In short, the very creation of Scripture stemmed from an ongoing dialogue between God and God’s people, and of God’s people with one another, as they sought to know God and God’s workings in the world and faithfully to respond to God’s call.
• Karl Allen Kuhn. Having Words With God: The Bible As Conversation
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I have just started reading what looks to be a remarkable book on scripture, called, Having Words With God: The Bible As Conversation, by Karl Allen Kuhn. Today, I will just share a quote from Richard Bauckham that Kuhn cites.
These words remind us that the Bible is what Pete Enns calls “messy,” not lending itself to common characterizations of scripture as an inerrant handbook of propositional teachings and practical instructions.
Kuhn will make the case that the Bible is “a conversation,” “an invitation to sacred dialogue.” But before we get there, it is important to recognize that the nature of scripture is much more compatible with this understanding than it is with the “inerrant handbook” view.
Here is Bauckham’s quote:
[T]he diversity [of the Bible] is such that readers of Scripture have their own work to do in discerning the unity of the story. Moreover, the diversity of different versions of the story is not the only feature of Scripture that requires such work. There is the sheer profusion of narrative material in Scripture, the narrative directions left unfinished, the narrative hints that enlist reader’s imagination, the ambiguity of stories that leave their meaning open, the narrative fragments of the stories of prophets in their books of or writers and churches in the apostolic letters, the very different kinds of narrative that resist division into simply alternatives such as “history” and “myth,” or “fiction,” the references to stories external to Scripture. Such features, even apart from the bearing of the nonnarrative literature on the narrative, make any sort of finality in summarizing the biblical story inconceivable…. The church must be constantly retelling the story, never losing sight of the landmark events, never losing touch with the main lines of theological meaning in Scripture’s own tellings and commentaries, always remaining open to the never exhausted potential of the texts in their resonances with contemporary life.’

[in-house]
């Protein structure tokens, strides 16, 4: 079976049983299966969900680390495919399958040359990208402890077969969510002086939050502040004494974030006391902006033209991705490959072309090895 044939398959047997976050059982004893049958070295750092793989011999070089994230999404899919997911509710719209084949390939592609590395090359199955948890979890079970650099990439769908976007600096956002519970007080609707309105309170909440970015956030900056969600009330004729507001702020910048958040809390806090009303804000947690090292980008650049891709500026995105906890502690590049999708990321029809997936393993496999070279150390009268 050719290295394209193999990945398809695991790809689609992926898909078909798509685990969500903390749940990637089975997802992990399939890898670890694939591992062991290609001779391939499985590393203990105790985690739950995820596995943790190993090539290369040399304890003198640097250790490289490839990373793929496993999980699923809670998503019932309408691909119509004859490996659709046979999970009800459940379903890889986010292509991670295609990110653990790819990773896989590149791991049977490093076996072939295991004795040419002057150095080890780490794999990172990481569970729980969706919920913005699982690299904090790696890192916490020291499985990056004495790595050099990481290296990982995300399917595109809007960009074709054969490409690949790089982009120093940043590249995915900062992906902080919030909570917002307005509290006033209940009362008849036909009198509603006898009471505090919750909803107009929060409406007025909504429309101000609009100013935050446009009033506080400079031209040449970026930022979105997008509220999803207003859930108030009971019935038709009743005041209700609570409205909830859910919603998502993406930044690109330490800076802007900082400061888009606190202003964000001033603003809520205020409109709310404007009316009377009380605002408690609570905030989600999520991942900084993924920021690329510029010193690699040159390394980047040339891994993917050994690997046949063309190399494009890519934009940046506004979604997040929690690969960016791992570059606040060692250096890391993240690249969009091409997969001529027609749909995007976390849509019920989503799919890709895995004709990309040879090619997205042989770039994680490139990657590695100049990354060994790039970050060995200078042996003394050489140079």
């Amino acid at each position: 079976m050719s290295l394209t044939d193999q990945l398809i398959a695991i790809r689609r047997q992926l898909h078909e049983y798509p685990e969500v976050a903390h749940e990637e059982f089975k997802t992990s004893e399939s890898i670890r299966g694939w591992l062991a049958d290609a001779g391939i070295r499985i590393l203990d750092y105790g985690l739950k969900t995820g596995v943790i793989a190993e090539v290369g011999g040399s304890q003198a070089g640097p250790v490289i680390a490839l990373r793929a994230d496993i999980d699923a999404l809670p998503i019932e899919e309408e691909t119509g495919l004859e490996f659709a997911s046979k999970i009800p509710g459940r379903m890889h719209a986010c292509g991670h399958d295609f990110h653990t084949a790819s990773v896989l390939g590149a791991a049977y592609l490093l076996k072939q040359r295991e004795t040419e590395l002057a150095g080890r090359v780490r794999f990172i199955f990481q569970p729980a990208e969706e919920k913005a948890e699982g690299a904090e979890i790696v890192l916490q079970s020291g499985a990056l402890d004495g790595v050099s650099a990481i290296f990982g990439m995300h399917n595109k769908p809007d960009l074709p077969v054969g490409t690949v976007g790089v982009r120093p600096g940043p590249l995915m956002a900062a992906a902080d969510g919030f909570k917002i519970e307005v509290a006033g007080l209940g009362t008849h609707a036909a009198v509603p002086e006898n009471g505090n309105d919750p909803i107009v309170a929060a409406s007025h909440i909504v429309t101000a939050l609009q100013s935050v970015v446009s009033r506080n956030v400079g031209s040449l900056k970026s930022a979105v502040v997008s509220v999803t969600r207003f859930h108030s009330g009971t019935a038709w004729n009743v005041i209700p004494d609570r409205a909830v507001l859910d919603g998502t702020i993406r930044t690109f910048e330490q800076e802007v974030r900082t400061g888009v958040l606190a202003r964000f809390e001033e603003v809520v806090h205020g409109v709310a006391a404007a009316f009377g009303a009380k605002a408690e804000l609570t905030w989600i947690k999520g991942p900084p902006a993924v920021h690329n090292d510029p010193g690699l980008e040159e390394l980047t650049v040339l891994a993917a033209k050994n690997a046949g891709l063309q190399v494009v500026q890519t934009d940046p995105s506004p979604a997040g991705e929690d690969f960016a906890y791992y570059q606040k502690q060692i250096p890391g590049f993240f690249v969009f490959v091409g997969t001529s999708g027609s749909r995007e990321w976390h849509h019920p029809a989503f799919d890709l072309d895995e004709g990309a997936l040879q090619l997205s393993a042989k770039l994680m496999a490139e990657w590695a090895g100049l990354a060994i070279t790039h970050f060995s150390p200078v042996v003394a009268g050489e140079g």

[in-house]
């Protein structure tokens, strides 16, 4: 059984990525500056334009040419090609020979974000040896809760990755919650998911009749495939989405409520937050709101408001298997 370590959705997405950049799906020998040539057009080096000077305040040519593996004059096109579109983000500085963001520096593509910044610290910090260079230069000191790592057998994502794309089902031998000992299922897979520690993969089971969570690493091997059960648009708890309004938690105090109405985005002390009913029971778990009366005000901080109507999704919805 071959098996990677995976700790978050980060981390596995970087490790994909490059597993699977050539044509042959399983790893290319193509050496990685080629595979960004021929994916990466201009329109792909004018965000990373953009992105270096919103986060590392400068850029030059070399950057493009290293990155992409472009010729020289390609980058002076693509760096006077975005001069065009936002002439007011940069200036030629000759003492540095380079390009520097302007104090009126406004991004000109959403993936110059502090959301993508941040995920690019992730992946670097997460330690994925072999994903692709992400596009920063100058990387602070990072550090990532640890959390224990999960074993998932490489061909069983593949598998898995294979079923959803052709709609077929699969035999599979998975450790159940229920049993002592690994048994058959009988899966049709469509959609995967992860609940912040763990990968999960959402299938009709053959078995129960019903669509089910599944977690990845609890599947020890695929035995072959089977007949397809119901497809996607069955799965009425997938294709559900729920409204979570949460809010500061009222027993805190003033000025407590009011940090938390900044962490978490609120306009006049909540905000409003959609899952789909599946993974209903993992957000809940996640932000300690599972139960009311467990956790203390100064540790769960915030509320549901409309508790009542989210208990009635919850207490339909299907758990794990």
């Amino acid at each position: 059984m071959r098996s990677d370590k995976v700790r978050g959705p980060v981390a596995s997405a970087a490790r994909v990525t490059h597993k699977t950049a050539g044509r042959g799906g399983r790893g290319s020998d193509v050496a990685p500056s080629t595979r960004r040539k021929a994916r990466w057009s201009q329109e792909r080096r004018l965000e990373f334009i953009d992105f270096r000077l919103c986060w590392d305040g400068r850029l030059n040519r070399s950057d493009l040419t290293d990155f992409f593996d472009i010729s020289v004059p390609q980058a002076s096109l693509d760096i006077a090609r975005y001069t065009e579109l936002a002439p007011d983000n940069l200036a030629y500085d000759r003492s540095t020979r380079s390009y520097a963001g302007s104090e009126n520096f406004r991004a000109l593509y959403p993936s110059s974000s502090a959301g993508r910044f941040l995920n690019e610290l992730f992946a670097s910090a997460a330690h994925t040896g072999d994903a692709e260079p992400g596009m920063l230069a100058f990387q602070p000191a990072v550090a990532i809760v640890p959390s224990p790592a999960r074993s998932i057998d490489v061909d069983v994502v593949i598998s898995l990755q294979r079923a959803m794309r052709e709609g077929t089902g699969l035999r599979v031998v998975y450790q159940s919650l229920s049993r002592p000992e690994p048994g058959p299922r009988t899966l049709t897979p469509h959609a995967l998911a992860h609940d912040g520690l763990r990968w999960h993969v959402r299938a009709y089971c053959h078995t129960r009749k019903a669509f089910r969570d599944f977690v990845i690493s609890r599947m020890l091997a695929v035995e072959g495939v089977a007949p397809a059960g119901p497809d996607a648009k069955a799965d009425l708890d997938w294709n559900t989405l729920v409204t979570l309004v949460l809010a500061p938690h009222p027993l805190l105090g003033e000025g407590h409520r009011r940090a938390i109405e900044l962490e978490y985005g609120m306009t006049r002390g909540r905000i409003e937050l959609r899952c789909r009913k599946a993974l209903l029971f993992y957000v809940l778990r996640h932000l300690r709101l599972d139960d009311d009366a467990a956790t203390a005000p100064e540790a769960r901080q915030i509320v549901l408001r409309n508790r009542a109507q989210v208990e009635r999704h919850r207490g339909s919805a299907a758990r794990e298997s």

• Richard Bauckham, “Reading Scripture as a Coherent Story,” in The Art of Reading Scripture, ed. Ellen F. Davis and Richard B. Hays, 43-44.
Karl Allen Kuhn summarizes:
Bauckham’s comments on Scripture’s narrative form help us to see that the goal of Scripture is not simply to provide us with a set of propositional truth claims or a detailed, one-size-fits-all-for-all-time list of the dos and don’ts of faithful life. Rather, the narrative form of Scripture leads us to lively, imaginative, and humble reflection with God and one another on what it means for us to live into God’s will in our time and place. This is its function in our lives of faith. “The church must be constantly telling the story,” Bauckham says, “always remaining open to the never exhausted potential of the texts in their resonances with contemporary life.” [emphasis mine]